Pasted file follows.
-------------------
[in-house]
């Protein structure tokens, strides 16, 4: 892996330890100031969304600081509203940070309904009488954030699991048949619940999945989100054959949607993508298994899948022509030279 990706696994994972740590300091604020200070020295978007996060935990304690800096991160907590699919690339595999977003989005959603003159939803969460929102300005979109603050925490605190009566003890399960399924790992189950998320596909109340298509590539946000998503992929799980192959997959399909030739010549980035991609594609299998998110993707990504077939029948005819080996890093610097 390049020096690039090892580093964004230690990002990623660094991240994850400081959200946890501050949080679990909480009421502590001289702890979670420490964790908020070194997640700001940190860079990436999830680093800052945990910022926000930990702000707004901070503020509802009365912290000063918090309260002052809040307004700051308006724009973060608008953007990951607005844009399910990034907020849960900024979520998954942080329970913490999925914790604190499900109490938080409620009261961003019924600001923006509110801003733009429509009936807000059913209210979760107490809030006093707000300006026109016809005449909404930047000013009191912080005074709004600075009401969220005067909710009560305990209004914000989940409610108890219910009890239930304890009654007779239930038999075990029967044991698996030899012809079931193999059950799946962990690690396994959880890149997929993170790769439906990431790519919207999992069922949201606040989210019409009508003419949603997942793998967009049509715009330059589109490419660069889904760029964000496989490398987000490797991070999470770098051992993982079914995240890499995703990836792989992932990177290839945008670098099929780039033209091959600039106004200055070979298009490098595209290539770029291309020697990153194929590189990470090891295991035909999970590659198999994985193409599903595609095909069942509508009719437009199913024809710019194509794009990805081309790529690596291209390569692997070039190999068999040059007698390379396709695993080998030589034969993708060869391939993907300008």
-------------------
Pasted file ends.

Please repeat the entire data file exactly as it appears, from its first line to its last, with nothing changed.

[in-house]
């Protein structure tokens, strides 16, 4: 892996330890100031969304600081509203940070309904009488954030699991048949619940999945989100054959949607993508298994899948022509030279 990706696994994972740590300091604020200070020295978007996060935990304690800096991160907590699919690339595999977003989005959603003159939803969460929102300005979109603050925490605190009566003890399960399924790992189950998320596909109340298509590539946000998503992929799980192959997959399909030739010549980035991609594609299998998110993707990504077939029948005819080996890093610097 390049020096690039090892580093964004230690990002990623660094991240994850400081959200946890501050949080679990909480009421502590001289702890979670420490964790908020070194997640700001940190860079990436999830680093800052945990910022926000930990702000707004901070503020509802009365912290000063918090309260002052809040307004700051308006724009973060608008953007990951607005844009399910990034907020849960900024979520998954942080329970913490999925914790604190499900109490938080409620009261961003019924600001923006509110801003733009429509009936807000059913209210979760107490809030006093707000300006026109016809005449909404930047000013009191912080005074709004600075009401969220005067909710009560305990209004914000989940409610108890219910009890239930304890009654007779239930038999075990029967044991698996030899012809079931193999059950799946962990690690396994959880890149997929993170790769439906990431790519919207999992069922949201606040989210019409009508003419949603997942793998967009049509715009330059589109490419660069889904760029964000496989490398987000490797991070999470770098051992993982079914995240890499995703990836792989992932990177290839945008670098099929780039033209091959600039106004200055070979298009490098595209290539770029291309020697990153194929590189990470090891295991035909999970590659198999994985193409599903595609095909069942509508009719437009199913024809710019194509794009990805081309790529690596291209390569692997070039190999068999040059007698390379396709695993080998030589034969993708060869391939993907300008």